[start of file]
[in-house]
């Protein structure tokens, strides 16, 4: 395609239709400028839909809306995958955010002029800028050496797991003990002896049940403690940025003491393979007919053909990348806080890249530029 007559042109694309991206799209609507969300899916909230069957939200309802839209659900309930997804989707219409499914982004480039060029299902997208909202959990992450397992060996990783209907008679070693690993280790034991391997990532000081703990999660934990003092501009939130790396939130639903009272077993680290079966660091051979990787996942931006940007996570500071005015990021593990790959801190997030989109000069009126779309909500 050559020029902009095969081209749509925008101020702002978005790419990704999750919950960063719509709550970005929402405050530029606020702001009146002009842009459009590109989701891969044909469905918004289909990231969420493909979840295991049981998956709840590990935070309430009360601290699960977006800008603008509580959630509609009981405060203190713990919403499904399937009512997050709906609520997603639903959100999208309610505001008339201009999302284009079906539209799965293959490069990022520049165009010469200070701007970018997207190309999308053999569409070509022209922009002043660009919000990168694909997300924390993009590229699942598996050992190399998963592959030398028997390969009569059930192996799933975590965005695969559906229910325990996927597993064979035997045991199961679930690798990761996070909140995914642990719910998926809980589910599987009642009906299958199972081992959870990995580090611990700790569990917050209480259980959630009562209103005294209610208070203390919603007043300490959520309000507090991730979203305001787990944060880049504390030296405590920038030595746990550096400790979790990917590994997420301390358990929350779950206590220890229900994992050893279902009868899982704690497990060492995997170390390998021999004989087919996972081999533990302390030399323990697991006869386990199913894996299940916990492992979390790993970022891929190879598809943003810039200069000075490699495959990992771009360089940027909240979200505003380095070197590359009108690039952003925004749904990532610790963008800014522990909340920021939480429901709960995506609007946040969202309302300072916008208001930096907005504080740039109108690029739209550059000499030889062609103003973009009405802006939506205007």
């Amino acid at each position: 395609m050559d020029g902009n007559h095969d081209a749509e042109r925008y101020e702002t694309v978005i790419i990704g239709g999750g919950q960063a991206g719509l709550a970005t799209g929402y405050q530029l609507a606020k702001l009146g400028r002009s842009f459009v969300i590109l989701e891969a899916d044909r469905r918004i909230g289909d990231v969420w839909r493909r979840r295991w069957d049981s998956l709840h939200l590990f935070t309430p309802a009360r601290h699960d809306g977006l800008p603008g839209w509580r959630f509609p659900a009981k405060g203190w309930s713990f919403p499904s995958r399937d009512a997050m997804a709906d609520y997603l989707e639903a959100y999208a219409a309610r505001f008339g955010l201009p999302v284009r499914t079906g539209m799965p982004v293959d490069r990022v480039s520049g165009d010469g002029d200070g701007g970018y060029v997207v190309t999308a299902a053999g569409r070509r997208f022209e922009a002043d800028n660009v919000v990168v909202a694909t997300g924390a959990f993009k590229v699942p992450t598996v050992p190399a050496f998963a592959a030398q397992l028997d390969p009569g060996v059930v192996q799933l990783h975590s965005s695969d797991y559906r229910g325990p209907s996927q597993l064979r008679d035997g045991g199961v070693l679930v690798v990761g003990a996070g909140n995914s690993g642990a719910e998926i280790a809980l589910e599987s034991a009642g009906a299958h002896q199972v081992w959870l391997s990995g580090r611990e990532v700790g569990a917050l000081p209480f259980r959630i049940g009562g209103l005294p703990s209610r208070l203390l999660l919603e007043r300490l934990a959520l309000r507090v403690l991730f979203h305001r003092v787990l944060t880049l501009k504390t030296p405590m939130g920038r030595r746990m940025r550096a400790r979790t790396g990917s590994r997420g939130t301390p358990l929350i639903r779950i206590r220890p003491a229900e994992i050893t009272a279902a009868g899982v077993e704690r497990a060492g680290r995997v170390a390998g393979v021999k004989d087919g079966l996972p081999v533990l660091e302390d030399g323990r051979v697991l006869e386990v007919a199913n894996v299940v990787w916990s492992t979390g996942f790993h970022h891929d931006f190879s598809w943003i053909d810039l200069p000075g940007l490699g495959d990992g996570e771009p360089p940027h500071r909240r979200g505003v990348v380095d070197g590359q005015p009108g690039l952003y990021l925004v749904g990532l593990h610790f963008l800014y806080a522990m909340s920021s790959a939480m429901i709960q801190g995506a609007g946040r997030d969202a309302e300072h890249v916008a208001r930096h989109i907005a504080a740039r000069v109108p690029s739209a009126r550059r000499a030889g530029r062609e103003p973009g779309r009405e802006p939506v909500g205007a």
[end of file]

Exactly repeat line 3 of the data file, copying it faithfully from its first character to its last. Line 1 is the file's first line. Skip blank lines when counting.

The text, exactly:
């Amino acid at each position: 395609m050559d020029g902009n007559h095969d081209a749509e042109r925008y101020e702002t694309v978005i790419i990704g239709g999750g919950q960063a991206g719509l709550a970005t799209g929402y405050q530029l609507a606020k702001l009146g400028r002009s842009f459009v969300i590109l989701e891969a899916d044909r469905r918004i909230g289909d990231v969420w839909r493909r979840r295991w069957d049981s998956l709840h939200l590990f935070t309430p309802a009360r601290h699960d809306g977006l800008p603008g839209w509580r959630f509609p659900a009981k405060g203190w309930s713990f919403p499904s995958r399937d009512a997050m997804a709906d609520y997603l989707e639903a959100y999208a219409a309610r505001f008339g955010l201009p999302v284009r499914t079906g539209m799965p982004v293959d490069r990022v480039s520049g165009d010469g002029d200070g701007g970018y060029v997207v190309t999308a299902a053999g569409r070509r997208f022209e922009a002043d800028n660009v919000v990168v909202a694909t997300g924390a959990f993009k590229v699942p992450t598996v050992p190399a050496f998963a592959a030398q397992l028997d390969p009569g060996v059930v192996q799933l990783h975590s965005s695969d797991y559906r229910g325990p209907s996927q597993l064979r008679d035997g045991g199961v070693l679930v690798v990761g003990a996070g909140n995914s690993g642990a719910e998926i280790a809980l589910e599987s034991a009642g009906a299958h002896q199972v081992w959870l391997s990995g580090r611990e990532v700790g569990a917050l000081p209480f259980r959630i049940g009562g209103l005294p703990s209610r208070l203390l999660l919603e007043r300490l934990a959520l309000r507090v403690l991730f979203h305001r003092v787990l944060t880049l501009k504390t030296p405590m939130g920038r030595r746990m940025r550096a400790r979790t790396g990917s590994r997420g939130t301390p358990l929350i639903r779950i206590r220890p003491a229900e994992i050893t009272a279902a009868g899982v077993e704690r497990a060492g680290r995997v170390a390998g393979v021999k004989d087919g079966l996972p081999v533990l660091e302390d030399g323990r051979v697991l006869e386990v007919a199913n894996v299940v990787w916990s492992t979390g996942f790993h970022h891929d931006f190879s598809w943003i053909d810039l200069p000075g940007l490699g495959d990992g996570e771009p360089p940027h500071r909240r979200g505003v990348v380095d070197g590359q005015p009108g690039l952003y990021l925004v749904g990532l593990h610790f963008l800014y806080a522990m909340s920021s790959a939480m429901i709960q801190g995506a609007g946040r997030d969202a309302e300072h890249v916008a208001r930096h989109i907005a504080a740039r000069v109108p690029s739209a009126r550059r000499a030889g530029r062609e103003p973009g779309r009405e802006p939506v909500g205007a």